Kshenuka had been High Commissioner in London in the days when Britain was bitterly opposed to Sri Lanka but she had done little to counter this. She claimed on the strength of her time there to be an expert on the country, and when her successor, a retired judge, proved ineffective, she took charge of the President’s approach to Britain. Thus, late in 2010, she encouraged him to travel to Britain just to address the Oxford Union, something he had already done. The High Commissioner in London advised against this, as did his experienced Deputy from the Ministry, Pakeer Amza, but Kshenuka’s will prevailed.
She was strongly supported by Sajin Vas Gunawardena, whom the President chose as what was termed Monitoring Member of Parliament for the Ministry of External Affairs, on the grounds that administration there was a mess and someone was needed to sort things out. Sajin was a good friend of Namal’s, and GL naturally acquiesced in the appointment. Sajin and Kshenuka got on extremely well, and they in effect ran foreign policy over the next few years.
The President’s 2010 visit to London was a disaster, and began the process of denigration of Sri Lanka in the international media, a process which has steadily grown worse since then. One catalyst was the decision of the President to ask his personal Head of Security, General Gallage, to leave Britain hastily on the grounds that he might be arrested and charged for War Crimes.
General Gallage, a battle hardened soldier who had led one of the Divisions that finally crushed the Tigers, had not wanted to leave but he could not disobey the President. His departure led to triumphant declarations that he had fled prosecution, and this contributed to the sense that Sri Lanka had much to fear. However the view of the Mission was that there was no possibility of any arrest, which suggested that it was the advice of others that had led to the hasty and easily exploitable decision. Typically, there was no inquiry afterwards as to what had prompted the President’s anxiety.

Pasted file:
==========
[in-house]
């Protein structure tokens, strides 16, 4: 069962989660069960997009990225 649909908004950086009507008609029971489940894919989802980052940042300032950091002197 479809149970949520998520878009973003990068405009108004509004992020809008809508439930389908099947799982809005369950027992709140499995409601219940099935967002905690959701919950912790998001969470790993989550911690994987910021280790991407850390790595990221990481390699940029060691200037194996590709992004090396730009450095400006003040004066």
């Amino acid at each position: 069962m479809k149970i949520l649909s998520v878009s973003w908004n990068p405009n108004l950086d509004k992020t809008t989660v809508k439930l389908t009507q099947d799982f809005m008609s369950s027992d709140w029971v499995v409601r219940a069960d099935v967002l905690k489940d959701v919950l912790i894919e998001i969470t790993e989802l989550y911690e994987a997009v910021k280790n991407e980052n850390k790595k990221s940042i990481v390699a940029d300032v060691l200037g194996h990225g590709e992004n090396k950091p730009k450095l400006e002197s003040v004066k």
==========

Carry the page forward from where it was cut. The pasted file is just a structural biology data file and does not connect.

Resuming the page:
A clue to what probably happened emerged in 2012, when a similar effort was made to make the main Tamil member of the Cabinet, Douglas Devananda, who had throughout been opposed to the Tigers and had supported government strongly during the conflict, flee Geneva before the crucial vote at the Human Rights Council. Fortunately the Ambassador who had replaced Kshenuka, Tamara Kunanayagam, went back by chance to her house, where Douglas was staying, and found him packed and ready to leave. His explanation was that the President had told him to come home in case he was arrested. The message had been conveyed by Sajin.
Tamara was confident enough to call the President, who told her that he had been told, by Sajin, that Douglas was nervous about staying on in Geneva with various human rights groups calling for his arrest. He had therefore said that Douglas might as well leave. Tamara pointed out that there could be no question whatsoever of such an arrest, given the status of representatives to the Human Rights Council, so the President told her to tell Douglas to stay on. He did, but no one bothered to find out why there had been an effort to send him away, nor to think about how aggressive the publicity would have been with regard to such an apparent hurried escape.
Whether Sajin or Kshenuka was responsible for these stratagems is not clear. One High Commissioner later said that, whereas Sajin thought he was controlling Kshenuka, in reality it was the other way around. This is the more likely, given Kshenuka’s own predilections for the West, and also the contacts she had with Tiger groups, as was evidenced when she gave the contract to repair the Ambassador’s residence in Geneva to a company with suspicious links. Though there were audit queries about what had happened, these were swiftly suppressed.